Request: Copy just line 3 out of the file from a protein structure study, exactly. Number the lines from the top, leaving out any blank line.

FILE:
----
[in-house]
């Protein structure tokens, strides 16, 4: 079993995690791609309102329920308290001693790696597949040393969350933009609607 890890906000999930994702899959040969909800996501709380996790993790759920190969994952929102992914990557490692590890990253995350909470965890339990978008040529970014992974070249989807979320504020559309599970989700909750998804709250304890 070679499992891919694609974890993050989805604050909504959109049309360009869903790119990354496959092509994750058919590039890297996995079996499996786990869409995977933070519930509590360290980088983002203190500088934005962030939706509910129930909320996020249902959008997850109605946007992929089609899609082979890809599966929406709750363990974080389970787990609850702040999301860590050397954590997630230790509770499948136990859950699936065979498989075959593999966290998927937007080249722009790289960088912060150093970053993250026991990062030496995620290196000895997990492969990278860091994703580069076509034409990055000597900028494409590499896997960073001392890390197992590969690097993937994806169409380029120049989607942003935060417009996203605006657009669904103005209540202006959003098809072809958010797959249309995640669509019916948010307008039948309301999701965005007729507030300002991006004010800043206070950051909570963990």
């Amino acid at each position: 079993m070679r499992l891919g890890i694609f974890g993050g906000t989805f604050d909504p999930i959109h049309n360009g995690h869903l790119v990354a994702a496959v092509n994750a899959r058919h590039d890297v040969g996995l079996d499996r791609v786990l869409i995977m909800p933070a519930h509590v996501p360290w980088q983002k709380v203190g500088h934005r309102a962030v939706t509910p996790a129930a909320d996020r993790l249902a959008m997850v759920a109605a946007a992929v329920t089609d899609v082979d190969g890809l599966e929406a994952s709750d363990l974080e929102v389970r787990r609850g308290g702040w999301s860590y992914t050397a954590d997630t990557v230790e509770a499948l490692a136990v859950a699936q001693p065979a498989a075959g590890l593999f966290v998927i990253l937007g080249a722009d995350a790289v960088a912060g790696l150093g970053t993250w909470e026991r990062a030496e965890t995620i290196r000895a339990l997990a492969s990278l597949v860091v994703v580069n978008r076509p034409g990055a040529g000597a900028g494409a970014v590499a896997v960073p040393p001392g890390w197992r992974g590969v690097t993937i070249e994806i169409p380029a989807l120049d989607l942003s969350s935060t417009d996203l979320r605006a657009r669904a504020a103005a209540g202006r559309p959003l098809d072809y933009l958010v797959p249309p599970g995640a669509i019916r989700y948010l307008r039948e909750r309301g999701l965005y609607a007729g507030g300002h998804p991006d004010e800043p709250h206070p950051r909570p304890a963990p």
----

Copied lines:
């Amino acid at each position: 079993m070679r499992l891919g890890i694609f974890g993050g906000t989805f604050d909504p999930i959109h049309n360009g995690h869903l790119v990354a994702a496959v092509n994750a899959r058919h590039d890297v040969g996995l079996d499996r791609v786990l869409i995977m909800p933070a519930h509590v996501p360290w980088q983002k709380v203190g500088h934005r309102a962030v939706t509910p996790a129930a909320d996020r993790l249902a959008m997850v759920a109605a946007a992929v329920t089609d899609v082979d190969g890809l599966e929406a994952s709750d363990l974080e929102v389970r787990r609850g308290g702040w999301s860590y992914t050397a954590d997630t990557v230790e509770a499948l490692a136990v859950a699936q001693p065979a498989a075959g590890l593999f966290v998927i990253l937007g080249a722009d995350a790289v960088a912060g790696l150093g970053t993250w909470e026991r990062a030496e965890t995620i290196r000895a339990l997990a492969s990278l597949v860091v994703v580069n978008r076509p034409g990055a040529g000597a900028g494409a970014v590499a896997v960073p040393p001392g890390w197992r992974g590969v690097t993937i070249e994806i169409p380029a989807l120049d989607l942003s969350s935060t417009d996203l979320r605006a657009r669904a504020a103005a209540g202006r559309p959003l098809d072809y933009l958010v797959p249309p599970g995640a669509i019916r989700y948010l307008r039948e909750r309301g999701l965005y609607a007729g507030g300002h998804p991006d004010e800043p709250h206070p950051r909570p304890a963990p």